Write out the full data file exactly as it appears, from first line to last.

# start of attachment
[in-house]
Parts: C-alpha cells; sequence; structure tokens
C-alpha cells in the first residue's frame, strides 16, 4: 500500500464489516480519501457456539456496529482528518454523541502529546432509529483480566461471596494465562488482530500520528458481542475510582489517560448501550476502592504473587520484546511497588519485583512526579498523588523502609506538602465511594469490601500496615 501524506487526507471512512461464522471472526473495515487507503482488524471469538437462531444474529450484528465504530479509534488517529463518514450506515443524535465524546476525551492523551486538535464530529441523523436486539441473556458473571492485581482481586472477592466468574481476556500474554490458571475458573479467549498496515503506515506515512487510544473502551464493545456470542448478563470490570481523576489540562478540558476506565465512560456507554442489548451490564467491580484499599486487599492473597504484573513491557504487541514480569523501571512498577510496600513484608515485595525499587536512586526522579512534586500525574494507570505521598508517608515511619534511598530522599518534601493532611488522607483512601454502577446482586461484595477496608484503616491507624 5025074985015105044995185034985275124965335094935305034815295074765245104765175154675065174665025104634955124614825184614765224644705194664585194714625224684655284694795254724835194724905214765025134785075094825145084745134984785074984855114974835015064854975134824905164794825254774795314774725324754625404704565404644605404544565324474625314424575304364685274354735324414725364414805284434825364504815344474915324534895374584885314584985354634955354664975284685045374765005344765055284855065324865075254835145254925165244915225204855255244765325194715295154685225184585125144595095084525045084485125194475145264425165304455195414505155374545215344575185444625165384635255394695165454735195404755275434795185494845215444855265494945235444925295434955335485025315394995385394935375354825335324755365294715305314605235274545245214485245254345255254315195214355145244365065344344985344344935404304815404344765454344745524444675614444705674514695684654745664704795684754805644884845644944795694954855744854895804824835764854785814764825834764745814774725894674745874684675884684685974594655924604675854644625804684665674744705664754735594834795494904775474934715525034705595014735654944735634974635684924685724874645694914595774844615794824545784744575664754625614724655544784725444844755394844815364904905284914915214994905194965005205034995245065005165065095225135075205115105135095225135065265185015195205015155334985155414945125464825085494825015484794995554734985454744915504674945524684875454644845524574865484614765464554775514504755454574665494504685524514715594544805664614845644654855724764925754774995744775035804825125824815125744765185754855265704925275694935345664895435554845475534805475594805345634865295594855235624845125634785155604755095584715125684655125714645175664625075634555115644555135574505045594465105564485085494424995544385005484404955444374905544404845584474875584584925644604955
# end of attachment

[in-house]
Parts: C-alpha cells; sequence; structure tokens
C-alpha cells in the first residue's frame, strides 16, 4: 500500500464489516480519501457456539456496529482528518454523541502529546432509529483480566461471596494465562488482530500520528458481542475510582489517560448501550476502592504473587520484546511497588519485583512526579498523588523502609506538602465511594469490601500496615 501524506487526507471512512461464522471472526473495515487507503482488524471469538437462531444474529450484528465504530479509534488517529463518514450506515443524535465524546476525551492523551486538535464530529441523523436486539441473556458473571492485581482481586472477592466468574481476556500474554490458571475458573479467549498496515503506515506515512487510544473502551464493545456470542448478563470490570481523576489540562478540558476506565465512560456507554442489548451490564467491580484499599486487599492473597504484573513491557504487541514480569523501571512498577510496600513484608515485595525499587536512586526522579512534586500525574494507570505521598508517608515511619534511598530522599518534601493532611488522607483512601454502577446482586461484595477496608484503616491507624 5025074985015105044995185034985275124965335094935305034815295074765245104765175154675065174665025104634955124614825184614765224644705194664585194714625224684655284694795254724835194724905214765025134785075094825145084745134984785074984855114974835015064854975134824905164794825254774795314774725324754625404704565404644605404544565324474625314424575304364685274354735324414725364414805284434825364504815344474915324534895374584885314584985354634955354664975284685045374765005344765055284855065324865075254835145254925165244915225204855255244765325194715295154685225184585125144595095084525045084485125194475145264425165304455195414505155374545215344575185444625165384635255394695165454735195404755275434795185494845215444855265494945235444925295434955335485025315394995385394935375354825335324755365294715305314605235274545245214485245254345255254315195214355145244365065344344985344344935404304815404344765454344745524444675614444705674514695684654745664704795684754805644884845644944795694954855744854895804824835764854785814764825834764745814774725894674745874684675884684685974594655924604675854644625804684665674744705664754735594834795494904775474934715525034705595014735654944735634974635684924685724874645694914595774844615794824545784744575664754625614724655544784725444844755394844815364904905284914915214994905194965005205034995245065005165065095225135075205115105135095225135065265185015195205015155334985155414945125464825085494825015484794995554734985454744915504674945524684875454644845524574865484614765464554775514504755454574665494504685524514715594544805664614845644654855724764925754774995744775035804825125824815125744765185754855265704925275694935345664895435554845475534805475594805345634865295594855235624845125634785155604755095584715125684655125714645175664625075634555115644555135574505045594465105564485085494424995544385005484404955444374905544404845584474875584584925644604955